Members of the Ohio STEM Equity Pipeline Team with Senator Sherrod Brown on Thursday, April 19, 2012, during the NAPE Professional Development Institute in Washington, DC

Facilitator: Ben Williams, NAPE Director of Special Projects


The Ohio STEM Equity Pipeline started in 2009 with funding from the National Science Foundation. From 2011 to 2015, the work was expanded to 17 additional projects with funding from the Ohio Department of Education Office of Career-Technical Education, in partnership with NAPE and Columbus State Community College.

Fourteen teams of secondary CTE educators and their business and industry partners have received PIPE-STEM professional development.  Each team is now implementing research- and evidence-based strategies to increase participation, persistence,  and completion of diverse students in nontraditional CTE programs.

Three teams of teachers and counselors have received Micromessaging professional development and are now implementing strategies to increase the success of diverse females and underrepresented males in the STEM classroom.

Finally, in spring 2015 more than 120 counselors will receive and be trained in the use of Counselor Toolkits to provide relevant and useful information to middle school and high school students on opportunities through nontraditional and STEM careers.

More is planned for 2015 and beyond!

Upcoming Events

July 29, 2015 (12:30 to 3 pm): Ohio ACTE Post-Conference Workshop,  The Fifth Annual Ohio STEM Equity Pipeline Workshop (handout)

July 29, 2015: Ohio ACTE Conference Session, School Counselor Toolkits for STEM and Nontraditional CTE:  A State-wide Equity Initiative (handout)

Current Sites Implementing PIPE-STEM

FY2015 Sites (April 2014-Present)

  • Canton Local CTPD (Canton South High School), with partner Stark State College
  • Hamilton City CTPD (Hamilton High School), with partner Sinclair Community College Tech Prep
  • Auburn Career Center, with partner Lakeland Community College

FY2014 Sites (August 2013-Present)

  • Meigs CTPD (Meigs High School), with partners  Rio Grande Community College and Meigs County Chamber of Commerce
  • Morgan Local Schools, with partner Washington State Community College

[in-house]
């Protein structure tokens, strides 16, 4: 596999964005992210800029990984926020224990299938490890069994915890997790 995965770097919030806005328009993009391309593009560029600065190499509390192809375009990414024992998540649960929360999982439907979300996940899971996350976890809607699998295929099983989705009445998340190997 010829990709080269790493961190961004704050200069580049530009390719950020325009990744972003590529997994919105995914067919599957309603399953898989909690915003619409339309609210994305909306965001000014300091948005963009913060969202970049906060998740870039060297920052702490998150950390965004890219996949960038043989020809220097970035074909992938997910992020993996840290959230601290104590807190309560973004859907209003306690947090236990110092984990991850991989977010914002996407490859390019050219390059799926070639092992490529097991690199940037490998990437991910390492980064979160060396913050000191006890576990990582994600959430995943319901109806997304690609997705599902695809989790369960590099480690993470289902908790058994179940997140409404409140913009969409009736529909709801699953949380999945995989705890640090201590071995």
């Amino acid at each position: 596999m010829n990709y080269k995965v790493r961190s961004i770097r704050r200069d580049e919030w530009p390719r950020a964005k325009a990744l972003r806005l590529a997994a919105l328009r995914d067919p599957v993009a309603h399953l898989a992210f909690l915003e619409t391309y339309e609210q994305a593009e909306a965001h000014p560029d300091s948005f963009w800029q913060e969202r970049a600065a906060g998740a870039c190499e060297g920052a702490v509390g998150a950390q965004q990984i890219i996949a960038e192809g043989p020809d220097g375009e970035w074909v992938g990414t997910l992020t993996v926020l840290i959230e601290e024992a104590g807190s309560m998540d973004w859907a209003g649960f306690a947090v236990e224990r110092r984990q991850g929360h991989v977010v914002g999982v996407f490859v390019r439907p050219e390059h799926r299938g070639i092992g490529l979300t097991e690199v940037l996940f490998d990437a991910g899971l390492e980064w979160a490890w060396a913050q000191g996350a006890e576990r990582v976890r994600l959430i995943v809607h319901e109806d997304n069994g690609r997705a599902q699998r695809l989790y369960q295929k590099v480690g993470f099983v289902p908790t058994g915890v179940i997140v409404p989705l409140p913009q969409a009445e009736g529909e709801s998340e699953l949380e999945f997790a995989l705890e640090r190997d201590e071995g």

• Sandusky CTPD (Sandusky High School), with partner Terra State Community College

FY2013 Sites (March 2012-Present)

  • Lancaster City Schools, with partners Central Ohio Technical College  and Hocking College
  • Oregon City Schools, with partners Oregon City Schools and Owens Community College
  • Vantage Career Center, with partners North West State Community College and Van Wert YWCA
  • Washington Local Schools, with partners Washington Junior High School, Whitmer Career and Technical Center, Owens Community College, University of Toledo College of Engineering, and BioOhio

FY2012 Sites (September 2011-Present)

  • Cuyahoga Valley Career Center, with partners  Cuyahoga Community College (Tri-C) and Cleveland State University
  • Mansfield Senior High School, with partners  North Central College, Gorman Rupp
  • Maplewood Career Center, with partners Garfield High School, Field Local Schools, Stark State College, and Cleveland Plug & Die
  • Scioto County Career & Technical Center (SCCTC), Lucasville, Ohio with partners  Local Middle School and High School, Southern State Community College, and Business and Industry

Current Sites Implementing Micromessaging

  • Reynoldsburg City Schools: Baldwin Road Middle School, eSTEM Academy, and HS2 Academy; and Eastland-Fairfield Career Center
  • Sandusky High School Career-Technical Programs


More on the STEM Equity Pipeline and its outcomes can be found in STEM Models of Success:  Programs, Policies, and Practices in the Community College.  See Ben Williams’ chapter on “Using Research- and Evidence-Based Strategies to Increase Access and Gender Equity in STEM: The STEM Equity Pipeline Project.”



nsf1 high resThis material is based upon work supported by the National Science Foundation under Grant No. HRD-0734056 and Grant No. HRD 1203121. Any opinions, findings, and conclusions or recommendations expressed in this material are those of the author(s) and do not necessarily reflect the views of the National Science Foundation.